learn-the Emigrant Aid Society! that, Kansas
shall be mire. Boys, ladies shOuld. and, I trust,
- will, - be.. respected, by all gentleinen. But
when a woman takes upon herself the garb of
a soldier, by carrying a Sharpe's. ripe, -then ,
she is no longer worthy of respect. . Trample
her under your feet as you would a snake.
Come on, .boys Now-do your duty to your-
Belies (CO yourßend:lord - friends. Your - duty —
I know you will do. If one wan or woman . ,
dare to stand before you. blow them to hell
with a ottif . colg lead. f
Piton Bynum—The Cunard .steamer Ni
agiiraarrived - ntJI lifax on Wednesday night,
bringing,l o iverpool dates to the 24th ult. The
nevi's posseSses but 'little importence. The
excitement on the Italian question uontinued
among the great powers. The British Minis:
try had again triumphed over the. Opposition
an_ a mietion of censure 'for the -abandonment,.
or the maritimtlal" touching neutrals in the
late treaty pt" l pp,sce.,. ,Nothitq. deciiive
transpired . kelition'to , the Bound Dues, The
'repotted, ussian successes in Oircakdo has
been l oetifirtned. No remarkable OM* bad
occurred in the Markets' The Spanish Minis- .
try has triumphed over the• Democrats. =_ A _
postal convention has been signed bet Ween
Prussia and the United Statevi:. ^
SvEAN.qin OFT. , :—The Weat Chester Repub,
lican, the , old " Democratic organ, of Chester
confity,,in),_speaking the Brooks naaadlt,
. following left hand complimint, to
the, Southern Represcotatlies now in Con-
The fact is, the men-wito., are new it: Wash.
ington as the Representatives of the Southern
Stites, are, for the most pert, (wei"aeknovri
edge slew , ihonorable 3'exceptton...c) it . set 'of
nullifying traitora, who are desperate , and.
unprincipled, enough to commit finy
, s crime. •
Their game is to ineult,. Mid:treat, and,, if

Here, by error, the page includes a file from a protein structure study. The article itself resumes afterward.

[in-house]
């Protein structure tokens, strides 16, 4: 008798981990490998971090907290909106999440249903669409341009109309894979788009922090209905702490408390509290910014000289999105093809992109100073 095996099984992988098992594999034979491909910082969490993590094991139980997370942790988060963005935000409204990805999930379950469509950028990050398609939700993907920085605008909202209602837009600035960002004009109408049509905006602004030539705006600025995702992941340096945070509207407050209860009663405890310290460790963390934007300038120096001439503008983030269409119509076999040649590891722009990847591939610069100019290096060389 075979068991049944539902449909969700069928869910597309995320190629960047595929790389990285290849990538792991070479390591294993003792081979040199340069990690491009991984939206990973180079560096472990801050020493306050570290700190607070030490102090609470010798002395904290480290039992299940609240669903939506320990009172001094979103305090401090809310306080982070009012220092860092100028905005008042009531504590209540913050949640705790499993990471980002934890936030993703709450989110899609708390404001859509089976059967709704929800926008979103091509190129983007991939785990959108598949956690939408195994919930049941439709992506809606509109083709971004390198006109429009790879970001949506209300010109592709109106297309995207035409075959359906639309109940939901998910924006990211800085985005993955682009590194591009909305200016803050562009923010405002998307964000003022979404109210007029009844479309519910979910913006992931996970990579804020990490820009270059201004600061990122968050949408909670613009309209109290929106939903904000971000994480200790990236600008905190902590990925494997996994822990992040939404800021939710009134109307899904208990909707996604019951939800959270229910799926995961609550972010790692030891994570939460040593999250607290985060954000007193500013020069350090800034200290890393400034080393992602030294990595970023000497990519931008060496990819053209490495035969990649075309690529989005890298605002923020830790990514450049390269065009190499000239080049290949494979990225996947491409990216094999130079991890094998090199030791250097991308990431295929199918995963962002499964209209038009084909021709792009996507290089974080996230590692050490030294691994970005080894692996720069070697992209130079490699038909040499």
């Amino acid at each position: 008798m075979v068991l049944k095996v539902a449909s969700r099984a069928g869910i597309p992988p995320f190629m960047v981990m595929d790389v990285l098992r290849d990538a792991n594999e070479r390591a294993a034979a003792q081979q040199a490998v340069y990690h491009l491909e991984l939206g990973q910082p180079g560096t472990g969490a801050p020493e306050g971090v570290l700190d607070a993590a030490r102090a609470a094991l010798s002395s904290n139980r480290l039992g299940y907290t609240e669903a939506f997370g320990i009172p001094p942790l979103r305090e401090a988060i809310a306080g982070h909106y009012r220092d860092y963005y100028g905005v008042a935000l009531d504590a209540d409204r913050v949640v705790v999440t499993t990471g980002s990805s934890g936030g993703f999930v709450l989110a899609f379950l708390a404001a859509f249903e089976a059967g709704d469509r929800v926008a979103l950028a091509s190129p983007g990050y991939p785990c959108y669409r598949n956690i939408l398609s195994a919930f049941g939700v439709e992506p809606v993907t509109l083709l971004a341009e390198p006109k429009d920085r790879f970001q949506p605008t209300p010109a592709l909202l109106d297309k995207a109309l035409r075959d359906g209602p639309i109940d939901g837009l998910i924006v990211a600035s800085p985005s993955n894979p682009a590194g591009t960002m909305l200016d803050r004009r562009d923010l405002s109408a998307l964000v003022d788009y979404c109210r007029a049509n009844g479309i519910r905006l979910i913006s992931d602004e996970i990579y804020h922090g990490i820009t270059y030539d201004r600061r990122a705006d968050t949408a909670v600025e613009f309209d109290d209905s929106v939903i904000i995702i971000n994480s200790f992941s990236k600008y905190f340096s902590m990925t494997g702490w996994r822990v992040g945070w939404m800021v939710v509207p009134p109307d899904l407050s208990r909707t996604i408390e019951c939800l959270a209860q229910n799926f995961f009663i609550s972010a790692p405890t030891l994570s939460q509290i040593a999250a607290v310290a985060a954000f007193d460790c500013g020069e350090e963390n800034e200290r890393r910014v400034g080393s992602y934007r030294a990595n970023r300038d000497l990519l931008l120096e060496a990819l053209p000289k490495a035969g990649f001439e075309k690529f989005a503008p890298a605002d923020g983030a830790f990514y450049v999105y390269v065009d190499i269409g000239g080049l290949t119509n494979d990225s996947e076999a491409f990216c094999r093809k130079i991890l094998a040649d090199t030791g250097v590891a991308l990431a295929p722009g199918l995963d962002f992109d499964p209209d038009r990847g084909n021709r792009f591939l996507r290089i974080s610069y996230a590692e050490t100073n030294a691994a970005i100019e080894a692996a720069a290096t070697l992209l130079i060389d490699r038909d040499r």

neaessarY; mUrder'northern men for the'free
expression of their opinions.- .'All we have to
soh is that if northerikmem do not Malet, , to
,tust of their blood' and their breath,, ; ,if
they fait to
.defend the most precious,'righta
of.freemen, then wily wili - deserie all thialtt".-,-
dignities that a 'Wit master. catt inflict wpon
his slave. • ' ' :
irgiv Roma or Pumos.—ln Conconi, N.
IL, on Wednesday morning last, the effigies
'of Franklin Pierce and-Tatterilen• 13. Brooks
were hanging in . front
,of the State
eighty feet from the Mond, in the Pierce
and King liberty pole, created in 1862. ' An
effigy of Col; George hung in anothei part Of
the city, bearing an inscription; upon his front
'• The glorious and godlike administration of
•Franklin Nero." . • -
° NO.' 41.
- - •
- 1301iTliEnN:c1ASCONADE. -
The prevalent feeling:of the South - toward
Northern men ip very freely shown in the, fol
lowing.artiale from , the Richmond Enquirer.
Northern nieu•would do well to reflect and in
quire if it is not high fime.to take a firm stand
against such supercilious arrogance
n le main. , e • •, : • • he-Struth-appland
the conductof Air.-.Broolts,- without condition
or limitation. Our approbation at.least is en-
tire and unreserved.
,We consider the eel
good in couceptien,•better in, execution.' and
best of all in conlmquence. .These vulgar abo- • '.
litionists - in the Senatq are :getting above
_They have been _humored until.
they forget their position.—They have grown
saucy ; lind dare to be irapudgift to, gentlemen r
Now, they are a low, .inennz - scurvy set, with -
S'Orne littlinfookAehrhing, but as utterly de. . .
void-of-spirit-or-lionoras:a paok-o urs::- In-___:. _
trenchedbehind !' privilege,' 'they fano) , they • . -•
can - slander the South-and insult, its 'Repre- - ;
sentatives with impunity. The truth is, they
have been suffered to run. too, long without.. .
_collars. They must be lashed into stibmission.
Sumner, in particular, ought to have' nine...
strapping fellow,-and-could'stand the cowhide • -
beautifully. Brooks frightened him, and at .
the.first brow of the cane, he bellowed like a
bull-calf. 'hero is the blackguard Wilson,
an ignorant Nantick cobbler, swaggering in
mess of muscle, and absolutely dying for' it ..
beating. . • Will not . somebody . take• him -in
gaud? :Hale -is -another huge, • red-faced, - -
Areating. scoundrel. whom some .gentleman
siionid kick and cuff until lie abates something
of his impailent talk. These men are per- 4
petually abusing the' people and represents-.
tives of the South; for tyrants, robbers, ruf
fians, adulterers, and What not. Shall we .